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Memory subsystem performance
We'll start, as ever, with some quick synthetic tests of the memory subsystem, which will help give us the lay of the land before we dive into our real-world benchmarks.

The Phenom does indeed have quite a bit more L1 and L2 cache bandwidth than its predecessors, as you can see. This test is multithreaded, and it shows higher bandwidth scores when more cores and cache are available. Even so, the Phenom 9600 at 2.3GHz achieves higher throughput than the Athlon 64 FX-74, a two-socket "quad core" solution using dual Athlon 64 FX processors. Intel's caches are faster still.

Here's a closer look at how these systems perform when accessing main memory. The Phenom's revised memory controller gets to show off a bit, with much higher throughput than anything else we tested.

AMD's processors with integrated memory controllers have traditionally had the lowest memory access latencies around, but that's no longer the case with Phenom. Intel managed to close the gap somewhat with its memory disambiguation logic in the Core microarchitecture, and AMD has widened that gap with Phenom. The fancy-pants graphs below will show us why.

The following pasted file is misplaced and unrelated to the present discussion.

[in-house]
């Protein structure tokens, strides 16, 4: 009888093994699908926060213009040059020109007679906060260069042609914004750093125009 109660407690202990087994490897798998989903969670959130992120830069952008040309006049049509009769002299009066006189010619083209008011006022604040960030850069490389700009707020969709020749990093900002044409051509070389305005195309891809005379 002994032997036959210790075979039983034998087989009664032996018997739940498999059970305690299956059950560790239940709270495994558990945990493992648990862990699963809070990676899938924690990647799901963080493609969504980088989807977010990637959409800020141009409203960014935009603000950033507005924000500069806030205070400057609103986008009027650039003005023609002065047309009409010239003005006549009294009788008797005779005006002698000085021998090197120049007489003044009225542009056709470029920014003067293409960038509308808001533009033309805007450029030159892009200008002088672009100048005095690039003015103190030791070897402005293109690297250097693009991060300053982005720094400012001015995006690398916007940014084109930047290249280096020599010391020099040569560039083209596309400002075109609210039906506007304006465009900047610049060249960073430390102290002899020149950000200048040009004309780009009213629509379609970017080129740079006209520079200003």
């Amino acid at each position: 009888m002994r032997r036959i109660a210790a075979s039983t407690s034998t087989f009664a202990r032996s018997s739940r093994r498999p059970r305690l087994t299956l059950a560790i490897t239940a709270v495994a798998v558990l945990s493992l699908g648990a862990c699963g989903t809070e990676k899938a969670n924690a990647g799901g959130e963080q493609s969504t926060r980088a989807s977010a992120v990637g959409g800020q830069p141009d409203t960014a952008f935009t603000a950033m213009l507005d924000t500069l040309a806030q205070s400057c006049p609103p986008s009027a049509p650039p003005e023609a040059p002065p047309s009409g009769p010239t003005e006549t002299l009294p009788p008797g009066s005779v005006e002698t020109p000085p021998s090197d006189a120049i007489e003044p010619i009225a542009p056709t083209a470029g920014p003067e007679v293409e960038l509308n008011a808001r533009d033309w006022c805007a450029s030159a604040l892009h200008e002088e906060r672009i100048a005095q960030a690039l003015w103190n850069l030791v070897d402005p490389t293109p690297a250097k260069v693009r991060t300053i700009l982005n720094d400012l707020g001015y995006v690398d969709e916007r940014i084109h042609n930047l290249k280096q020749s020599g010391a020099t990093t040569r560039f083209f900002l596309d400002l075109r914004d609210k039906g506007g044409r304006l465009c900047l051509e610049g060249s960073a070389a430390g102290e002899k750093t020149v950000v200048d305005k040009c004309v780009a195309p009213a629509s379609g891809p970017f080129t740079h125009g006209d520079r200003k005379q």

In these graphs, yellow represents L1 cache, light orange is L2 cache, and dark orange is main memory. What you're seeing here is memory access latencies at various block and step sizes, in a way that exposes latency for the various stages in the memory hierarchy.

Have a look at the red section representing the Phenom 9600's L3 cache. This cache's latencies are about 22 nanoseconds, and the additional task of checking the L3 cache adds latency to main memory accesses, as well. The Phenom includes sharing logic that buffers requests from all four cores—which may all be running at different clock speeds at any given time—coming into the L3 cache. This logic itself undoubtedly adds some delay. Also, as we've mentioned, the L3 cache doesn't run at the full speed of the CPU cores—it runs at the north bridge speed. That means L3 cache performance doesn't scale linearly with core clock speeds. Both the Phenom 9600 and 9900 models have 2GHz north bridges, for example, and both have the exact same 22ns L3 cache latency penalty.

This additional memory latency isn't the end of the world by any means, but the fact the Phenom trades this many nanoseconds of latency for the addition of a relatively small 2MB cache is, well, unusual, to say the least. AMD will almost certainly have to raise north bridge speeds along with core clocks in order to keep performance scaling well.